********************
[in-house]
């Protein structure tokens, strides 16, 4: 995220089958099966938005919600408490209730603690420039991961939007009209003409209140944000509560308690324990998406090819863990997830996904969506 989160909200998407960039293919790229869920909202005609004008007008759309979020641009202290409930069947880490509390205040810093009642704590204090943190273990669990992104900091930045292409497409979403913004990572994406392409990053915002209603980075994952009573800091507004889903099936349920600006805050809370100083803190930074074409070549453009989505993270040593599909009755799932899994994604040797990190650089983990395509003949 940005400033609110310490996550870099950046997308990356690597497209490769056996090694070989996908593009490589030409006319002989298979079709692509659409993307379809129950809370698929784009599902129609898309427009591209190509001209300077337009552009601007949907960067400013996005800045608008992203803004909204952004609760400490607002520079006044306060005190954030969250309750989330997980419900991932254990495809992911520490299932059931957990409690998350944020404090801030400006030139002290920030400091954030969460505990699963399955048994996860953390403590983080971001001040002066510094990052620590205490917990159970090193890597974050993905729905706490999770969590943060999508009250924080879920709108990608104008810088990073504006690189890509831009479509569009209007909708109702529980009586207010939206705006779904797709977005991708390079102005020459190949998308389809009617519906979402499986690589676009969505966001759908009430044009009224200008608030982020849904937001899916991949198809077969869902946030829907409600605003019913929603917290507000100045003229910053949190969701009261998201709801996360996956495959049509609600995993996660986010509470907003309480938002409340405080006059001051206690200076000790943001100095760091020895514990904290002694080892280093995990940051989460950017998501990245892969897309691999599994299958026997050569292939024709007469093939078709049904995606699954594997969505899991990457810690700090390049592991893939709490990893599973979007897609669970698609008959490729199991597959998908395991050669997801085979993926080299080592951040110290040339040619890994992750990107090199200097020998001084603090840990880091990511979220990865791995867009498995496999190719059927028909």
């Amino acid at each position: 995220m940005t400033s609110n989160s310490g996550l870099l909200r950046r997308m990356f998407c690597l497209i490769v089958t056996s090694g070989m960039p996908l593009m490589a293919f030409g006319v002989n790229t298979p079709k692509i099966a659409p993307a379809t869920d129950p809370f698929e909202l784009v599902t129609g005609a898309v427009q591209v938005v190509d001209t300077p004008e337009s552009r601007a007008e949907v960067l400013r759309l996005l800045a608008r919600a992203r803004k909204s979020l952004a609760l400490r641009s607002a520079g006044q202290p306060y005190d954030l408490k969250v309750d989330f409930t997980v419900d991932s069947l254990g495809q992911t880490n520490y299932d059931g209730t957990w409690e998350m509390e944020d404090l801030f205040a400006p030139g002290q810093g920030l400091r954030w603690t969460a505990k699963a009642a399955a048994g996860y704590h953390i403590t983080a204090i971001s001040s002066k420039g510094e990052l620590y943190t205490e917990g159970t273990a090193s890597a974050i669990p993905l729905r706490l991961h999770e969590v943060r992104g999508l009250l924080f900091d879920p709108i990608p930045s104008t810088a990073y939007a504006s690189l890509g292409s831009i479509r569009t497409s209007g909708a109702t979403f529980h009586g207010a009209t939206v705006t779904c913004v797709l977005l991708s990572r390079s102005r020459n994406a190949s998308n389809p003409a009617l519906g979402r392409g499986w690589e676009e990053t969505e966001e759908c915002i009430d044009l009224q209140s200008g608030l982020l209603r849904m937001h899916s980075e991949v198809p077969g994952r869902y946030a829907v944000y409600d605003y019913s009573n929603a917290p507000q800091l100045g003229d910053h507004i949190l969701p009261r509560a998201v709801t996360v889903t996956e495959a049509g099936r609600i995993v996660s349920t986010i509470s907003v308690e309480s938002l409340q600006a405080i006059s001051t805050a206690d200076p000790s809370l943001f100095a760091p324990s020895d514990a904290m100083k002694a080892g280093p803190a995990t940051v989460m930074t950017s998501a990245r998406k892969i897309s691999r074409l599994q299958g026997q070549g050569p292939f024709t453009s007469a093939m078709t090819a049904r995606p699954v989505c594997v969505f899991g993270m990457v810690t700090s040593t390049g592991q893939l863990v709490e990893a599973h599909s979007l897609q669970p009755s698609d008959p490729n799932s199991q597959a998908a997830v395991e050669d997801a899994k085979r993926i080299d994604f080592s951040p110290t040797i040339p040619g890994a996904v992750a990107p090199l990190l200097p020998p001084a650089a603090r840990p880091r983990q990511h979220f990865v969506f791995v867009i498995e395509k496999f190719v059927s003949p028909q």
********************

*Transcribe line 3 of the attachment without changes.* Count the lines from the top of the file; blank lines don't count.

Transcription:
């Amino acid at each position: 995220m940005t400033s609110n989160s310490g996550l870099l909200r950046r997308m990356f998407c690597l497209i490769v089958t056996s090694g070989m960039p996908l593009m490589a293919f030409g006319v002989n790229t298979p079709k692509i099966a659409p993307a379809t869920d129950p809370f698929e909202l784009v599902t129609g005609a898309v427009q591209v938005v190509d001209t300077p004008e337009s552009r601007a007008e949907v960067l400013r759309l996005l800045a608008r919600a992203r803004k909204s979020l952004a609760l400490r641009s607002a520079g006044q202290p306060y005190d954030l408490k969250v309750d989330f409930t997980v419900d991932s069947l254990g495809q992911t880490n520490y299932d059931g209730t957990w409690e998350m509390e944020d404090l801030f205040a400006p030139g002290q810093g920030l400091r954030w603690t969460a505990k699963a009642a399955a048994g996860y704590h953390i403590t983080a204090i971001s001040s002066k420039g510094e990052l620590y943190t205490e917990g159970t273990a090193s890597a974050i669990p993905l729905r706490l991961h999770e969590v943060r992104g999508l009250l924080f900091d879920p709108i990608p930045s104008t810088a990073y939007a504006s690189l890509g292409s831009i479509r569009t497409s209007g909708a109702t979403f529980h009586g207010a009209t939206v705006t779904c913004v797709l977005l991708s990572r390079s102005r020459n994406a190949s998308n389809p003409a009617l519906g979402r392409g499986w690589e676009e990053t969505e966001e759908c915002i009430d044009l009224q209140s200008g608030l982020l209603r849904m937001h899916s980075e991949v198809p077969g994952r869902y946030a829907v944000y409600d605003y019913s009573n929603a917290p507000q800091l100045g003229d910053h507004i949190l969701p009261r509560a998201v709801t996360v889903t996956e495959a049509g099936r609600i995993v996660s349920t986010i509470s907003v308690e309480s938002l409340q600006a405080i006059s001051t805050a206690d200076p000790s809370l943001f100095a760091p324990s020895d514990a904290m100083k002694a080892g280093p803190a995990t940051v989460m930074t950017s998501a990245r998406k892969i897309s691999r074409l599994q299958g026997q070549g050569p292939f024709t453009s007469a093939m078709t090819a049904r995606p699954v989505c594997v969505f899991g993270m990457v810690t700090s040593t390049g592991q893939l863990v709490e990893a599973h599909s979007l897609q669970p009755s698609d008959p490729n799932s199991q597959a998908a997830v395991e050669d997801a899994k085979r993926i080299d994604f080592s951040p110290t040797i040339p040619g890994a996904v992750a990107p090199l990190l200097p020998p001084a650089a603090r840990p880091r983990q990511h979220f990865v969506f791995v867009i498995e395509k496999f190719v059927s003949p028909q």